My son collects too, and has told me when I pass on he plans on keeping my collection together. I know things come up where he might have to sell, but for me the sentiment is enough.
Pillar of the Community
United States
985 Posts
 Posted 07/26/2019  10:15 am  Show Profile   Bookmark this reply Add Big-Kingdom to your friends list Get a Link to this Reply
My Aunt collected coins and when I was a kid she sold off whatever she could and gave me the folders and the leftover junk and I've built my collection off of that and about 35 years of coin roll hunting. (she actually left it to me in her will when she died about 5 years ago, even though she had already given it to me, all stripped out when I was 8. Ohhh well that's another whole story. My inheritance of some old Whitman folders and a handful of 1950s Lincoln cents )

The thing is, it's quite difficult to pass on the coin collecting bug to a younger generation, it was different I think 50 years ago when coins had some value still but now a days a penny is worthless and the kids know it a quarter can't buy them anything and they know it. It all appears as worthless junk to them unless they can get interested in it, and if they don't have interest it's always gonna be "my grandpa collected this junk, whats it worth, I want to sell it because I don't care about it"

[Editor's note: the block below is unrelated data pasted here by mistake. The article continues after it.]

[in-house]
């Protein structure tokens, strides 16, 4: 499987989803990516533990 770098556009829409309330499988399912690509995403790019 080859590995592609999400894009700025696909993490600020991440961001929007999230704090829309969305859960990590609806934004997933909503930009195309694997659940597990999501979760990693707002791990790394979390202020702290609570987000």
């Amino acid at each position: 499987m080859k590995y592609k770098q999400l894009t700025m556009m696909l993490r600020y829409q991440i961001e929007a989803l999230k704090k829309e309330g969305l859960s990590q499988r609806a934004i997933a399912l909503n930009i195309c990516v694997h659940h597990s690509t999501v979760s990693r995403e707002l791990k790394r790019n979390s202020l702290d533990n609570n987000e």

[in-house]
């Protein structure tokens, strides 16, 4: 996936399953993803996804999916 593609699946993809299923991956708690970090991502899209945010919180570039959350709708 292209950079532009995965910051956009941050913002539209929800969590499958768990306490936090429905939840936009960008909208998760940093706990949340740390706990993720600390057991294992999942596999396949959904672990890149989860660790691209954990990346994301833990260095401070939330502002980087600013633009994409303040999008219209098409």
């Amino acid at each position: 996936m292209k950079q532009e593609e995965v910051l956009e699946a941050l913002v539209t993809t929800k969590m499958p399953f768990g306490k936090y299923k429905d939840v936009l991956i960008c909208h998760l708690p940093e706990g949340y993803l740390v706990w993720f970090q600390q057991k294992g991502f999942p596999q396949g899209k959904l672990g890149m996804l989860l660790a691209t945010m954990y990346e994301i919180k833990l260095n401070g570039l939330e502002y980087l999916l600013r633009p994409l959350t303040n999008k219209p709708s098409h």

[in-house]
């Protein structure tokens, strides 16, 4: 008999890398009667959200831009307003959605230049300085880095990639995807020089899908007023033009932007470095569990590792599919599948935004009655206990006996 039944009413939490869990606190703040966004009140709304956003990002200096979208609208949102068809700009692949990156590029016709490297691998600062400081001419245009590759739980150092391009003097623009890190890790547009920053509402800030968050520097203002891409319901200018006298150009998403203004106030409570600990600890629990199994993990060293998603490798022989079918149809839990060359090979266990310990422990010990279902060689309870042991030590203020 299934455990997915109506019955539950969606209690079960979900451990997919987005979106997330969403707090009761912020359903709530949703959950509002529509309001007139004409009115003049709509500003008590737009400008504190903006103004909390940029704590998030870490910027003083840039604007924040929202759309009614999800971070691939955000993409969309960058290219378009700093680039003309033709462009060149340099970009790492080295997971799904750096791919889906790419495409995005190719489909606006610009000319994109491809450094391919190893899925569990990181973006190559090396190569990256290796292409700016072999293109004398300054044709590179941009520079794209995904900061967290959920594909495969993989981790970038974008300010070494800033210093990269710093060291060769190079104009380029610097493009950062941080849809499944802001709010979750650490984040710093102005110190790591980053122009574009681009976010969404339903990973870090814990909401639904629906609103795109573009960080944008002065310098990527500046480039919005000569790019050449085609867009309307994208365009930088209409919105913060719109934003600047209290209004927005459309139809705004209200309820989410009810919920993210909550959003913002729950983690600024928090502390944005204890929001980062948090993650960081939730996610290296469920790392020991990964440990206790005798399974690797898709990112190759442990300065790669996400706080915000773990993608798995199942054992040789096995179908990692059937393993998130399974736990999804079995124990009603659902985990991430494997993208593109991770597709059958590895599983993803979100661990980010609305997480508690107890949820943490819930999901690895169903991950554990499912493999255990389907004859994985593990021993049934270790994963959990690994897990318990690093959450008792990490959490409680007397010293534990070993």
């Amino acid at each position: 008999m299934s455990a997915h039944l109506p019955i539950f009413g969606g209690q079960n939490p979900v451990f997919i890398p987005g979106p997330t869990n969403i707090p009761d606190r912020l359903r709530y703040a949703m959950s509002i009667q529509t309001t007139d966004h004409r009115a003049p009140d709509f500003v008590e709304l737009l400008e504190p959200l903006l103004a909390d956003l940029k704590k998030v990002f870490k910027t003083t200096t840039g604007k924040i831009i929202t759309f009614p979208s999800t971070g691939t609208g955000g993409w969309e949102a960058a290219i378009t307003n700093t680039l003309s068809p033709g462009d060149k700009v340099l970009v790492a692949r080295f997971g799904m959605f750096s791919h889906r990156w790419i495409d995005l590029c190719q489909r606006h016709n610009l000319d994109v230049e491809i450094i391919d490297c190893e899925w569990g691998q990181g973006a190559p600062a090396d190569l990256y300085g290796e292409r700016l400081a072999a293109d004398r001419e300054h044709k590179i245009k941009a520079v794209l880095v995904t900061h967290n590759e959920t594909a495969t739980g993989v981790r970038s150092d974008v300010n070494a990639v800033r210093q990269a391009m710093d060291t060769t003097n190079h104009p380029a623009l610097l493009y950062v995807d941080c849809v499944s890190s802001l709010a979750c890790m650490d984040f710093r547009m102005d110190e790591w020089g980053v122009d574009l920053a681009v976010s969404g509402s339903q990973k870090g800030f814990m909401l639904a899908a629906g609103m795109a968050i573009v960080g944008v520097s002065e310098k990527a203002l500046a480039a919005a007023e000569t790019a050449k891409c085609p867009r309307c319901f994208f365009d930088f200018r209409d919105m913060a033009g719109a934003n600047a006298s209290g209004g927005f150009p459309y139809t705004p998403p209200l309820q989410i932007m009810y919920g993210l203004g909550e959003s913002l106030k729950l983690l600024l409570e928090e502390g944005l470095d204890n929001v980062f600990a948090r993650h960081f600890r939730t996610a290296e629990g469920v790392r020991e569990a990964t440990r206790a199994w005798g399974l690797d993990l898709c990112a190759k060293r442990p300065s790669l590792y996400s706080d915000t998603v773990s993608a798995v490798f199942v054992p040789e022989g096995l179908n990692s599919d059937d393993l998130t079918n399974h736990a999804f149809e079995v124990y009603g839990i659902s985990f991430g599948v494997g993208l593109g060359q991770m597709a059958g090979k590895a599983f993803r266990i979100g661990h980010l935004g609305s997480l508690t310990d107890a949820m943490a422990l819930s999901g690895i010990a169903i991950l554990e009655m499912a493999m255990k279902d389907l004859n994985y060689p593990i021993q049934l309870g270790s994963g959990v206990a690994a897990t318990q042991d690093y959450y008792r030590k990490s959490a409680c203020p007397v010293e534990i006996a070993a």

I expect this to happen to my collection also, the best I can hope to do is label and catalog it all so it makes sens so family doesn't get ripped off and can figure out the values themselves without too much effort involved. Maybe instead of selling someone will continue it but I'm doubtful, I'm looked at like a crazy penny licker around here that spends his money to get a bunch of worthless coins from the bank to look though just to take them back to then get more to look through over and over again. They don't get it, and they never will.

I think the world's gotten too fast and too expensive for coins to keep the kids attention anymore. too much background noise I guess, maybe ADHD, I dunno.
Pillar of the Community
United States
1022 Posts
 Posted 07/31/2019  09:13 am  Show Profile   Bookmark this reply Add CitationSquirrel to your friends list Get a Link to this Reply
Many good comments here.